“Okay, by some miracle of the gods we aren’t actually running late, so how about we start the recon of the breakfast situation in this burg?” I suggested, scouring our half unpacked living room for my purse.
Lexie bent over the sofa and handed it to me. “Sounds great.”
Sometimes I thought she was the one taking care of me, not the other way around.
“Okay, I’m giving the coffee a hundred and twelve and the pancakes a solid nine and a half. I deducted half because I feel like they could be improved by adding chocolate chips to them,” I declared, leaning back in my seat.
Lexie nodded at me. “I’m seconding the coffee, and I’m hugely impressed a town this small has embraced acai bowls. I must say this one is hells good.”
I rolled my eyes. “I fail to believe that any acai bowl could be “hells good.” It’s a crime to breakfast foods everywhere that that can be considered appropriate as a meal. It’s a smoothie poured into a bowl. It’s like cold soup,” I said, my nose curled in distaste.
Lexie folded her arms. “Acai is a super food and it does wonders for your immune system. It’s full of antioxidants and is a much better way to start the day than with processed sugars and bleached flour,” she told me in a scolding tone.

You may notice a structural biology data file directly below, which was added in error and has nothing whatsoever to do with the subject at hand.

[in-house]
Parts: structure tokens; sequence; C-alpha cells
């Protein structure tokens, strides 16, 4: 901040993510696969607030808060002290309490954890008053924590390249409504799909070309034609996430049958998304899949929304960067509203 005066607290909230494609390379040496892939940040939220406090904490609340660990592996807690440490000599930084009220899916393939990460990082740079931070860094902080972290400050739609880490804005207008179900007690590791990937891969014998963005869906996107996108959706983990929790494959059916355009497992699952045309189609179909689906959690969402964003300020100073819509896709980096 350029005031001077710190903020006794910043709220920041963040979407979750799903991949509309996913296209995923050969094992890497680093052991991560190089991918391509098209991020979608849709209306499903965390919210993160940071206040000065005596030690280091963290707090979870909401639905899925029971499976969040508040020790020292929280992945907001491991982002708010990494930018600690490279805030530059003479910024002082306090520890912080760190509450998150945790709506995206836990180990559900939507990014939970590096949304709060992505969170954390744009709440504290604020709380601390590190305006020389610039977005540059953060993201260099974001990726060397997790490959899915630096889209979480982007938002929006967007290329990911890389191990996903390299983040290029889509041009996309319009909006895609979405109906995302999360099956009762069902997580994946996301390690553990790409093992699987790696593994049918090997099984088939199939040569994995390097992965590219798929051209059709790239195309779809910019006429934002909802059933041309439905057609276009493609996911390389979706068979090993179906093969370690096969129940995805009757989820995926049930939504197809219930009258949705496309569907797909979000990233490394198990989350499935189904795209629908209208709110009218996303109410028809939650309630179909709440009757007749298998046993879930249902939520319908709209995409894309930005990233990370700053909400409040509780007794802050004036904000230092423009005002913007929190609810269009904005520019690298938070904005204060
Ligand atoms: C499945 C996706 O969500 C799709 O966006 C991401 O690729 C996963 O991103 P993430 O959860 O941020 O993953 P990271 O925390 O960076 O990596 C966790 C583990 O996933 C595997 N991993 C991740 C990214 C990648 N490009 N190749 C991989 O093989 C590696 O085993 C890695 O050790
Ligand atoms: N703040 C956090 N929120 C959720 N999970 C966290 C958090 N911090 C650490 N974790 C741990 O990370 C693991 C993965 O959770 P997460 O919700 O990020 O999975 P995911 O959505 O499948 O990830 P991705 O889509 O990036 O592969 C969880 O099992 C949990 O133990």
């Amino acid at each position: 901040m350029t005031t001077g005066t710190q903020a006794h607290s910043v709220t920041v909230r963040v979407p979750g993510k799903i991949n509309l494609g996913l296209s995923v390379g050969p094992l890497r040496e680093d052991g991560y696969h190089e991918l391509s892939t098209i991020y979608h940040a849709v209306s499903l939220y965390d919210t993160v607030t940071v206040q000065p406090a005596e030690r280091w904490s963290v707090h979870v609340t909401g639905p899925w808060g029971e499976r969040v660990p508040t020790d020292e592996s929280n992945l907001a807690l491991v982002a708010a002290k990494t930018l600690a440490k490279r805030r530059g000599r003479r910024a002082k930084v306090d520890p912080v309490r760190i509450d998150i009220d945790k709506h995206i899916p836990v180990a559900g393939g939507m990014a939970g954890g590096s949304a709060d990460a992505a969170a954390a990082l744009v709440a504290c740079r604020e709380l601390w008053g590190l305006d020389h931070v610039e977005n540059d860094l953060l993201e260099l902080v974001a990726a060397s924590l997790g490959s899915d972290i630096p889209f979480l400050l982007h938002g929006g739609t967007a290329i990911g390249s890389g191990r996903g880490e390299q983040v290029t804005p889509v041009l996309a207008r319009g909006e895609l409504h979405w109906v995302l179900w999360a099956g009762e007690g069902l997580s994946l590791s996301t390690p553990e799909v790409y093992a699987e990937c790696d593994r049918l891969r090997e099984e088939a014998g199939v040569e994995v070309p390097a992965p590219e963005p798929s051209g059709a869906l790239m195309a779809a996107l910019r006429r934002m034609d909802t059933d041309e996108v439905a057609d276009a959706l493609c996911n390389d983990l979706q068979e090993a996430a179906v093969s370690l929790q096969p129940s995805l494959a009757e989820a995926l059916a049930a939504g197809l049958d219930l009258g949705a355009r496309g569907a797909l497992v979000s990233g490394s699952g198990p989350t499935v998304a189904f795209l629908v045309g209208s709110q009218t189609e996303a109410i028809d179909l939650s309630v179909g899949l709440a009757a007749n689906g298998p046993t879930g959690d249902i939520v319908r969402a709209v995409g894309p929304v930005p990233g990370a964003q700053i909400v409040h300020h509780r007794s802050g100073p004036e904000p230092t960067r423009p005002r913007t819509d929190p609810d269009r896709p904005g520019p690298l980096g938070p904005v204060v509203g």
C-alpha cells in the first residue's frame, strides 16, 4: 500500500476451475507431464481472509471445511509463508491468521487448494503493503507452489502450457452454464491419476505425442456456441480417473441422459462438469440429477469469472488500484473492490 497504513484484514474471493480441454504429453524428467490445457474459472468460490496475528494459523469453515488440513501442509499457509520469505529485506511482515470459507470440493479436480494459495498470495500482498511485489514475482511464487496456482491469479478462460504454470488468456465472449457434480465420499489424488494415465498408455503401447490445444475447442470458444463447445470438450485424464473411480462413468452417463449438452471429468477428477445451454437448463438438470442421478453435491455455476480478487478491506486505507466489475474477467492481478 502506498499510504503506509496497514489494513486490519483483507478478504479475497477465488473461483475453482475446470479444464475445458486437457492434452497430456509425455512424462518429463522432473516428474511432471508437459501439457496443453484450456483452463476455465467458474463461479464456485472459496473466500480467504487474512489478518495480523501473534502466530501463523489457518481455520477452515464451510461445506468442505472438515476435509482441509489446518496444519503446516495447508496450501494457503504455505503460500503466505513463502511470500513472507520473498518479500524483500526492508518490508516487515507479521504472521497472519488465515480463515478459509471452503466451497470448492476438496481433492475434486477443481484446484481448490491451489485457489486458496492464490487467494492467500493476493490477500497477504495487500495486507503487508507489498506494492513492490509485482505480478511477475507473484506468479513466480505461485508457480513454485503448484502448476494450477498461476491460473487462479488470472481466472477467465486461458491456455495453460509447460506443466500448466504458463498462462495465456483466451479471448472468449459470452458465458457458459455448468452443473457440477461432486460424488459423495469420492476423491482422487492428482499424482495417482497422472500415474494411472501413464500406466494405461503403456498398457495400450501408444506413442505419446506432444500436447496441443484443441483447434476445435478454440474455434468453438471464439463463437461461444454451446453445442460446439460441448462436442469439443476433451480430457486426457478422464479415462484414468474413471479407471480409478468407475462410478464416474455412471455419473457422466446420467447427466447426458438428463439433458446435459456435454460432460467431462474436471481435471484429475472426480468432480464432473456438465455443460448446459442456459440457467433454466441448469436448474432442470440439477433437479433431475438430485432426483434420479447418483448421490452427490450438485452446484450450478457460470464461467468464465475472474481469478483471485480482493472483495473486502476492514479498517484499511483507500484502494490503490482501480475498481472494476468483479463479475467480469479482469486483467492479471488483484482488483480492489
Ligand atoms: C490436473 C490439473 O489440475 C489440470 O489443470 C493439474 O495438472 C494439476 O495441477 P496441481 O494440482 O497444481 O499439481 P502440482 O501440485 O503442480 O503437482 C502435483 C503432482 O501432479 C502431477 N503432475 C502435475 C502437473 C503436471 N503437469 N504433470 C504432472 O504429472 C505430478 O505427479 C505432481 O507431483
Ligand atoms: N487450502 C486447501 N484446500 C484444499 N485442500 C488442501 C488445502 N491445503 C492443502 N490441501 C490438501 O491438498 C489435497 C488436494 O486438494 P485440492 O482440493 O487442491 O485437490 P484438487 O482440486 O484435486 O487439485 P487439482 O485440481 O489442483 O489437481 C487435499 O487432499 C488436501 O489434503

“The only way, other than coffee, to start a day is with sugar. That’s the only thing that gets me out of bed in the morning,” I argued. “That and the possibility Jensen Ackles will finally realize he’s in love with me,” I added dreamily.
Lexie sighed. “I don’t know how you’ve stayed this skinny, Mom. You should need a crane to get you out of the house,” she said, scrunching her nose at me while she looked me up and down.
“I don’t know how my daughter learned about acai and freaking quinoa when such things are sacrilege in my mind,” I countered.
“A little thing called the Internet,” she replied.
I frowned at her. “Well, that’s got to stop. No more surfing the net for ridiculous health foods. Strictly porn and gambling from now on,” I ordered.